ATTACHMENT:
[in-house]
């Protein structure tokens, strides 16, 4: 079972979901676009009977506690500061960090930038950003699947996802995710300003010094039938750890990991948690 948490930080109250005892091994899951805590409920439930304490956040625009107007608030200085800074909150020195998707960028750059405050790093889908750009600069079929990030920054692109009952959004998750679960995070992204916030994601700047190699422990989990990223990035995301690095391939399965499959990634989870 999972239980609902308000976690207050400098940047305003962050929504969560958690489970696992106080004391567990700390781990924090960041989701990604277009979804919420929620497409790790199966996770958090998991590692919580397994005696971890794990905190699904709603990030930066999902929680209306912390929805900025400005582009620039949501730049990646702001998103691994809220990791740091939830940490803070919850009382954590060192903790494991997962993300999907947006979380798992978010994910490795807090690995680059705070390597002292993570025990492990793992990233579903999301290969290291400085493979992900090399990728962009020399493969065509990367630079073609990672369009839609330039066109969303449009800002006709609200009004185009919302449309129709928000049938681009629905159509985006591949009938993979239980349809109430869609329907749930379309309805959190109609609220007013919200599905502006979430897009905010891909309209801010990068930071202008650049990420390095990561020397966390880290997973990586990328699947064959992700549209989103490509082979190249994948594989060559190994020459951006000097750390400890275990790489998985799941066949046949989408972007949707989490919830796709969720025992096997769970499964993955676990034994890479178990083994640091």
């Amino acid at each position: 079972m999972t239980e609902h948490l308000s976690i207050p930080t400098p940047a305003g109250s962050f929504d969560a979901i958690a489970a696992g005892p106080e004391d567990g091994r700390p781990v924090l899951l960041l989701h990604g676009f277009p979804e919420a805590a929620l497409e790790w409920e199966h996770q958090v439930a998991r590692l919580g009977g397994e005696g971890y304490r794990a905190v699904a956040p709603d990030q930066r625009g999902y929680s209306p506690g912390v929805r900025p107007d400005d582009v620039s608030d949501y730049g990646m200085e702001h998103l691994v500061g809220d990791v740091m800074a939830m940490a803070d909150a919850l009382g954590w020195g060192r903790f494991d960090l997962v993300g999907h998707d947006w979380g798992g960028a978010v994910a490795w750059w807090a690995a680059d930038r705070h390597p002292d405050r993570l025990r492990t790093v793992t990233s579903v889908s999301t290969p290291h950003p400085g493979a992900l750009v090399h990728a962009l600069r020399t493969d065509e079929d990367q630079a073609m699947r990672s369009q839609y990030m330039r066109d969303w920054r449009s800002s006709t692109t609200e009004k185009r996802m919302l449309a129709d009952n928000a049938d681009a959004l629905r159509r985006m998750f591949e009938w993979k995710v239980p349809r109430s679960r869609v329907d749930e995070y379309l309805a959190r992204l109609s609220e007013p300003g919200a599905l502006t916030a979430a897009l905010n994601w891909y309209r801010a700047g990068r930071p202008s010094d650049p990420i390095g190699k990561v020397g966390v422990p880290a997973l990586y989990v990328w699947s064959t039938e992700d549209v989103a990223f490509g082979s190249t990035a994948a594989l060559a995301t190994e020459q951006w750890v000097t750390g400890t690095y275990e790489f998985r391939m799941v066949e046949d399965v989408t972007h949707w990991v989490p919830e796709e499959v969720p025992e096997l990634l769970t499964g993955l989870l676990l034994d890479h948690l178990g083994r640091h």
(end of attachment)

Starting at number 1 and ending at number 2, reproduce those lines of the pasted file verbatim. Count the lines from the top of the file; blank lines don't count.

[in-house]
């Protein structure tokens, strides 16, 4: 079972979901676009009977506690500061960090930038950003699947996802995710300003010094039938750890990991948690 948490930080109250005892091994899951805590409920439930304490956040625009107007608030200085800074909150020195998707960028750059405050790093889908750009600069079929990030920054692109009952959004998750679960995070992204916030994601700047190699422990989990990223990035995301690095391939399965499959990634989870 999972239980609902308000976690207050400098940047305003962050929504969560958690489970696992106080004391567990700390781990924090960041989701990604277009979804919420929620497409790790199966996770958090998991590692919580397994005696971890794990905190699904709603990030930066999902929680209306912390929805900025400005582009620039949501730049990646702001998103691994809220990791740091939830940490803070919850009382954590060192903790494991997962993300999907947006979380798992978010994910490795807090690995680059705070390597002292993570025990492990793992990233579903999301290969290291400085493979992900090399990728962009020399493969065509990367630079073609990672369009839609330039066109969303449009800002006709609200009004185009919302449309129709928000049938681009629905159509985006591949009938993979239980349809109430869609329907749930379309309805959190109609609220007013919200599905502006979430897009905010891909309209801010990068930071202008650049990420390095990561020397966390880290997973990586990328699947064959992700549209989103490509082979190249994948594989060559190994020459951006000097750390400890275990790489998985799941066949046949989408972007949707989490919830796709969720025992096997769970499964993955676990034994890479178990083994640091």